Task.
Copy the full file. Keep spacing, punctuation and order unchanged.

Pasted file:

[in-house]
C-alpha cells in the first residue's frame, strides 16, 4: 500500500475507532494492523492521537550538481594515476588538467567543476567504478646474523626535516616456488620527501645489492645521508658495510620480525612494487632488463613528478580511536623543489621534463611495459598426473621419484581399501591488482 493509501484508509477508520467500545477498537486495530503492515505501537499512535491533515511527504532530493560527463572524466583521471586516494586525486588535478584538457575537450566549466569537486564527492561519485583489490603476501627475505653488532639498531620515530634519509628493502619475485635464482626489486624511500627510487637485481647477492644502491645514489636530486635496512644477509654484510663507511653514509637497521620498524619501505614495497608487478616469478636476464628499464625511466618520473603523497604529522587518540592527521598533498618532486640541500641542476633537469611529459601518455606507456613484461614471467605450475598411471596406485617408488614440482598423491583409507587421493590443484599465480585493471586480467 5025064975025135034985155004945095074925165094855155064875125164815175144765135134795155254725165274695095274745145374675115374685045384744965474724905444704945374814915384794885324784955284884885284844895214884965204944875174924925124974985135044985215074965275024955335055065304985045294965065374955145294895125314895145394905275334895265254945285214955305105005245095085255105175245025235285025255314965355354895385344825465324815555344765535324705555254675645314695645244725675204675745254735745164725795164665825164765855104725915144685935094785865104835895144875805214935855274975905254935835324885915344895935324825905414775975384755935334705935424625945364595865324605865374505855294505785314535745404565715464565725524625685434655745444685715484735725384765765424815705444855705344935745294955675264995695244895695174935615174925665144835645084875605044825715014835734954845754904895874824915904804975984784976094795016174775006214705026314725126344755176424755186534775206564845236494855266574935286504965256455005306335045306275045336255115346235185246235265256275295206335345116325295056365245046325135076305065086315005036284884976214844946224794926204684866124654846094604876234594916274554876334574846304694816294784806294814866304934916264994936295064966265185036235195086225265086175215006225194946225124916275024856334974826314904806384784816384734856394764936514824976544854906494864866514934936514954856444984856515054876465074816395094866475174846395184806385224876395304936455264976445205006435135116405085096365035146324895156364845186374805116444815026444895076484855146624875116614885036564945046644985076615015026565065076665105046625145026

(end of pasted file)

[in-house]
C-alpha cells in the first residue's frame, strides 16, 4: 500500500475507532494492523492521537550538481594515476588538467567543476567504478646474523626535516616456488620527501645489492645521508658495510620480525612494487632488463613528478580511536623543489621534463611495459598426473621419484581399501591488482 493509501484508509477508520467500545477498537486495530503492515505501537499512535491533515511527504532530493560527463572524466583521471586516494586525486588535478584538457575537450566549466569537486564527492561519485583489490603476501627475505653488532639498531620515530634519509628493502619475485635464482626489486624511500627510487637485481647477492644502491645514489636530486635496512644477509654484510663507511653514509637497521620498524619501505614495497608487478616469478636476464628499464625511466618520473603523497604529522587518540592527521598533498618532486640541500641542476633537469611529459601518455606507456613484461614471467605450475598411471596406485617408488614440482598423491583409507587421493590443484599465480585493471586480467 5025064975025135034985155004945095074925165094855155064875125164815175144765135134795155254725165274695095274745145374675115374685045384744965474724905444704945374814915384794885324784955284884885284844895214884965204944875174924925124974985135044985215074965275024955335055065304985045294965065374955145294895125314895145394905275334895265254945285214955305105005245095085255105175245025235285025255314965355354895385344825465324815555344765535324705555254675645314695645244725675204675745254735745164725795164665825164765855104725915144685935094785865104835895144875805214935855274975905254935835324885915344895935324825905414775975384755935334705935424625945364595865324605865374505855294505785314535745404565715464565725524625685434655745444685715484735725384765765424815705444855705344935745294955675264995695244895695174935615174925665144835645084875605044825715014835734954845754904895874824915904804975984784976094795016174775006214705026314725126344755176424755186534775206564845236494855266574935286504965256455005306335045306275045336255115346235185246235265256275295206335345116325295056365245046325135076305065086315005036284884976214844946224794926204684866124654846094604876234594916274554876334574846304694816294784806294814866304934916264994936295064966265185036235195086225265086175215006225194946225124916275024856334974826314904806384784816384734856394764936514824976544854906494864866514934936514954856444984856515054876465074816395094866475174846395184806385224876395304936455264976445205006435135116405085096365035146324895156364845186374805116444815026444895076484855146624875116614885036564945046644985076615015026565065076665105046625145026